WASHINGTON – Tuesday was the first day of class at Texas State University-San Marcos,but Mandy Domaschk said that,compared to the inauguration of the first African American President of the United States,the classes she missed didn't weigh much.
“There are occasions in life such as this when life is more about the experiences you have,” said Domaschk,who was among the more than 1 million people who flooded the Nation's Capital this week.
That was the general feeling among the 10 Texas State College Democrats who came out in below-freezing temperatures early Tuesday.
Domaschk,political science senior,said amid the long lines for tickets and the crowds of shoving people,the smiling faces kept her believing in “the change” they felt was happening.
“Everyone just wanted to talk,” she said about the opening ceremony concert Sunday afternoon. “They would say ‘What's your journey? Where are you from? How excited are you for this change?' So even in the cold,even when it is crowded and there are long lines,it is really nice to see a smile on everyone's face.”
Domaschk,who was staying with friends,said that,although the masses came from all over the country,they felt unified.
“We were at a little restaurant in Chinatown,and a news station was playing the ‘I Have a Dream' speech,and everyone just stopped eating and listened,” Domaschk said. “It's definitely very unified no matter if you're black,white,Republican or Democrat.”
Domaschk said she had a ticket for the purple standing area on the Capitol grounds. She estimated she stood in line with 80,000 other spectators beginning at 5 a.m.
“We didn't get inside,though,” Domaschk said. “We were all a little disappointed. The line started at this tunnel,and a riot almost started near the front of the line. It was mob like and kind of scary for a while.”
She and several friends were stuck in the tunnel under the Capitol grounds during the ceremony with people she called the “cool kids.”
“It was cool though,because someone would call their mom and have them put Obama's speech on speaker phone so we would all be huddled around these little phones,” she said.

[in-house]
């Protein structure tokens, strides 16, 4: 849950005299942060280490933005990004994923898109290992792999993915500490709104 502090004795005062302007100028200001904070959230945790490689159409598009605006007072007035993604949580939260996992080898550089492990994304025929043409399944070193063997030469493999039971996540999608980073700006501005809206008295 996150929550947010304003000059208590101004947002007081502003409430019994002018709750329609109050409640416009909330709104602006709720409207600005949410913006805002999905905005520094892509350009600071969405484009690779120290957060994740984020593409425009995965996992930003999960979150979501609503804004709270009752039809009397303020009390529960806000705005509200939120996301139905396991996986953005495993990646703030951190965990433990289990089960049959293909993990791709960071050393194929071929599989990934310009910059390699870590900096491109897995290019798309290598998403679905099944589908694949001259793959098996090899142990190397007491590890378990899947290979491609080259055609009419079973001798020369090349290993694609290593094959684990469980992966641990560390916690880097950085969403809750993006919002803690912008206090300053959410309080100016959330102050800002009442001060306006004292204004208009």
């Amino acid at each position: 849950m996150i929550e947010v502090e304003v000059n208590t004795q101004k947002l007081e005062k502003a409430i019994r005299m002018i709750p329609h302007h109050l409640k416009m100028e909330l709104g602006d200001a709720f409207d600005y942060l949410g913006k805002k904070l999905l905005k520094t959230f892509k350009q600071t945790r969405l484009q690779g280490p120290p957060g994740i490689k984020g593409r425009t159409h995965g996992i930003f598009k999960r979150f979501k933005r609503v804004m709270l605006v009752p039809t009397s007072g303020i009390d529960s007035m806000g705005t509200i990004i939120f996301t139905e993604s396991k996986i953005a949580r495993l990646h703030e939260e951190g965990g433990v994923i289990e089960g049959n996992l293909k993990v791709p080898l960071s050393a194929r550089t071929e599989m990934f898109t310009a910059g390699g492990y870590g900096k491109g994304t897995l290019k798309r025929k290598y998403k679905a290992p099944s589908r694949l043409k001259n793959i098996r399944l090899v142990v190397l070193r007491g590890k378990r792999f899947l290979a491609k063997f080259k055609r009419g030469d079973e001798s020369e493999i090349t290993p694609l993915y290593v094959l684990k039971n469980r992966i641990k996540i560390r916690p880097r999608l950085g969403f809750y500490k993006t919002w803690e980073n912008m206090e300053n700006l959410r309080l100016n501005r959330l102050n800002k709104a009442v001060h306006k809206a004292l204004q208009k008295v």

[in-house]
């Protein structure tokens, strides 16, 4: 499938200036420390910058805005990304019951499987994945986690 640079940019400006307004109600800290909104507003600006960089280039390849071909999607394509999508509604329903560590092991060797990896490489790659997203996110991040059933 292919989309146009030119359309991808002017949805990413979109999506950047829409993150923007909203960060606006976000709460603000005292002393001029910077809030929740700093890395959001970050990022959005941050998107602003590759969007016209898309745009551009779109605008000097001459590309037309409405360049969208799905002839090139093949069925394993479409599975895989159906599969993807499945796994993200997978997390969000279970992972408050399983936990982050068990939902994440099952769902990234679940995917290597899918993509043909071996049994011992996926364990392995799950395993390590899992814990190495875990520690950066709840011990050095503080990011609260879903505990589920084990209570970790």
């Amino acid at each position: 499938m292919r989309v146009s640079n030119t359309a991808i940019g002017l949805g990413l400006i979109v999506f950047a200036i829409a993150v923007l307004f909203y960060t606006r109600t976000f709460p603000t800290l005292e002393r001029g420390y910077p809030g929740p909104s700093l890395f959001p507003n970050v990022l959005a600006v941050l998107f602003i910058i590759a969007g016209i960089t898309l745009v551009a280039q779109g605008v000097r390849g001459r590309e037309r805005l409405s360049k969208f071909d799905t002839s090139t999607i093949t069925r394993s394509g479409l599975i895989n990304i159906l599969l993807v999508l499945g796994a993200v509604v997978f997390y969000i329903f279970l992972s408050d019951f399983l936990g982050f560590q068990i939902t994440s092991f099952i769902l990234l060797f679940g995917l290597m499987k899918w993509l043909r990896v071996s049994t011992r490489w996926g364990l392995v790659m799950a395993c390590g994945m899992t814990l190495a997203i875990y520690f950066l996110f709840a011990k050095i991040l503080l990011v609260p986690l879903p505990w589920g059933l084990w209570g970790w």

Ryan Payne,history senior,drove to Washington. He said he was moved to the yellow seating area,closer to the Capitol,because of a lack of space in the purple standing area.
“The overflow of people ended up getting me pushed back up into the wall in the purple ticket section,” he said. “They asked me and a few other people to move up. We didn't even sit most of the time,we were standing up with them to watch.”
Joseph Rodriguez,management junior,said he did not have tickets to any standing or seated area. He found a comfortable place on the opposite side of the Capitol from where the ceremony took place,where he could still hear President Obama's speech.
“I wish his speech was longer,but it was cold,” Joseph said. “Just being there and walking along the streets and watching people listening to the speech on the radio was memorable. They were there,watching or listening in some way,all of them very proud.”
Domaschk said that,even though she was not able to see Obama being sworn in,it did not matter. She said it was the overall change that she was searching for.
“It's not about seeing the actual the ceremony,” Domaschk said. “It's about feeling the spirit of it all. It's about feeling that you are part of something bigger than us. It's about being a part of the massive pile of people who understand the huge change that is happening and what it means to them and the world.”
Members of College Democrats are not the only young Americans who got involved in last year's election. According to the Center for Information and Research on Civic Learning and Engagement,voters ages 18 to 29 voted in record numbers. An estimated 23 million Americans under age 30 voted,3.4 million more than the 2004 election.
For Payne,the inauguration symbolized the closing chapter of two years he spent working with the College Democrats.
“The things Obama brought up are things that we've been trying to tell people since the beginning,” he said. “It feels good. There's a rumor about what do you do tomorrow when you wake up? Well,you start working on 2012.”